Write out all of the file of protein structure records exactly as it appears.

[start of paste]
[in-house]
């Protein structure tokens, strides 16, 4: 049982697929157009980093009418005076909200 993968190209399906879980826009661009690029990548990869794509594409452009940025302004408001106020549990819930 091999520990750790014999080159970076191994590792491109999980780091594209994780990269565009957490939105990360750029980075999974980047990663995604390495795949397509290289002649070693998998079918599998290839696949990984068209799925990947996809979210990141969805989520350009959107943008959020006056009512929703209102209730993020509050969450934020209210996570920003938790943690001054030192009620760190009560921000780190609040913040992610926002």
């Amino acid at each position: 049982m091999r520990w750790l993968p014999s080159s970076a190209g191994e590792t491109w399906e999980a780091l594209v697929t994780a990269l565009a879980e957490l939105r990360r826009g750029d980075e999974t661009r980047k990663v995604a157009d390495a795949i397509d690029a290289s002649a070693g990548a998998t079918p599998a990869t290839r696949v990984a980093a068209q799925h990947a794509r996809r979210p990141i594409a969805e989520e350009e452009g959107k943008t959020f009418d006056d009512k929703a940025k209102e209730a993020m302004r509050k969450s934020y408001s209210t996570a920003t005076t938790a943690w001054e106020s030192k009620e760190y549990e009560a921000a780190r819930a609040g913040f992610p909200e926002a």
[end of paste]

[in-house]
């Protein structure tokens, strides 16, 4: 049982697929157009980093009418005076909200 993968190209399906879980826009661009690029990548990869794509594409452009940025302004408001106020549990819930 091999520990750790014999080159970076191994590792491109999980780091594209994780990269565009957490939105990360750029980075999974980047990663995604390495795949397509290289002649070693998998079918599998290839696949990984068209799925990947996809979210990141969805989520350009959107943008959020006056009512929703209102209730993020509050969450934020209210996570920003938790943690001054030192009620760190009560921000780190609040913040992610926002």
């Amino acid at each position: 049982m091999r520990w750790l993968p014999s080159s970076a190209g191994e590792t491109w399906e999980a780091l594209v697929t994780a990269l565009a879980e957490l939105r990360r826009g750029d980075e999974t661009r980047k990663v995604a157009d390495a795949i397509d690029a290289s002649a070693g990548a998998t079918p599998a990869t290839r696949v990984a980093a068209q799925h990947a794509r996809r979210p990141i594409a969805e989520e350009e452009g959107k943008t959020f009418d006056d009512k929703a940025k209102e209730a993020m302004r509050k969450s934020y408001s209210t996570a920003t005076t938790a943690w001054e106020s030192k009620e760190y549990e009560a921000a780190r819930a609040g913040f992610p909200e926002a």